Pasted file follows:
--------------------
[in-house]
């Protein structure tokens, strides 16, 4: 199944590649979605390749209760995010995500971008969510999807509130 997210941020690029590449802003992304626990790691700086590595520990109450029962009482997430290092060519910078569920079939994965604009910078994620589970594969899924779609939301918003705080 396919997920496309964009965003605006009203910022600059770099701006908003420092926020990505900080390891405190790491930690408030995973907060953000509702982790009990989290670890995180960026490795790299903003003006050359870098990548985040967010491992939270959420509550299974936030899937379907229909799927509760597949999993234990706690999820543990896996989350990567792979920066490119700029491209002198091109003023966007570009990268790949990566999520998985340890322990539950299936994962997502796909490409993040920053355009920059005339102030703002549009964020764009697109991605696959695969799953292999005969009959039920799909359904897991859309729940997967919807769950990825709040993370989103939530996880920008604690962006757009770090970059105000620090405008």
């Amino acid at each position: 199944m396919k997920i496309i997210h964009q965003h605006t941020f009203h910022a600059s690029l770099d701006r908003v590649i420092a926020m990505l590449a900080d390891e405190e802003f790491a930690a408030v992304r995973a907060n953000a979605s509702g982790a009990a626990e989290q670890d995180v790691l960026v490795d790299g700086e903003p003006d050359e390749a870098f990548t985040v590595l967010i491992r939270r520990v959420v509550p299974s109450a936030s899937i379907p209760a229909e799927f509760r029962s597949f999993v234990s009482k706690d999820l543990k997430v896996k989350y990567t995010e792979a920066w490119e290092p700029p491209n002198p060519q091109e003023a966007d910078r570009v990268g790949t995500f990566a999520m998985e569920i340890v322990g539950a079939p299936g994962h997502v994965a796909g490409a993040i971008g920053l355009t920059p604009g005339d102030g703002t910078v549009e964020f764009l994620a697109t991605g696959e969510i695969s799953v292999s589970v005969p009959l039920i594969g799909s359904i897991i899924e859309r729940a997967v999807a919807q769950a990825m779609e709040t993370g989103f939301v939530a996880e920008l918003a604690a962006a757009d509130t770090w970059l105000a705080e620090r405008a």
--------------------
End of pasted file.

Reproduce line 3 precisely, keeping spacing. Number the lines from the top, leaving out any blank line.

């Amino acid at each position: 199944m396919k997920i496309i997210h964009q965003h605006t941020f009203h910022a600059s690029l770099d701006r908003v590649i420092a926020m990505l590449a900080d390891e405190e802003f790491a930690a408030v992304r995973a907060n953000a979605s509702g982790a009990a626990e989290q670890d995180v790691l960026v490795d790299g700086e903003p003006d050359e390749a870098f990548t985040v590595l967010i491992r939270r520990v959420v509550p299974s109450a936030s899937i379907p209760a229909e799927f509760r029962s597949f999993v234990s009482k706690d999820l543990k997430v896996k989350y990567t995010e792979a920066w490119e290092p700029p491209n002198p060519q091109e003023a966007d910078r570009v990268g790949t995500f990566a999520m998985e569920i340890v322990g539950a079939p299936g994962h997502v994965a796909g490409a993040i971008g920053l355009t920059p604009g005339d102030g703002t910078v549009e964020f764009l994620a697109t991605g696959e969510i695969s799953v292999s589970v005969p009959l039920i594969g799909s359904i897991i899924e859309r729940a997967v999807a919807q769950a990825m779609e709040t993370g989103f939301v939530a996880e920008l918003a604690a962006a757009d509130t770090w970059l105000a705080e620090r405008a």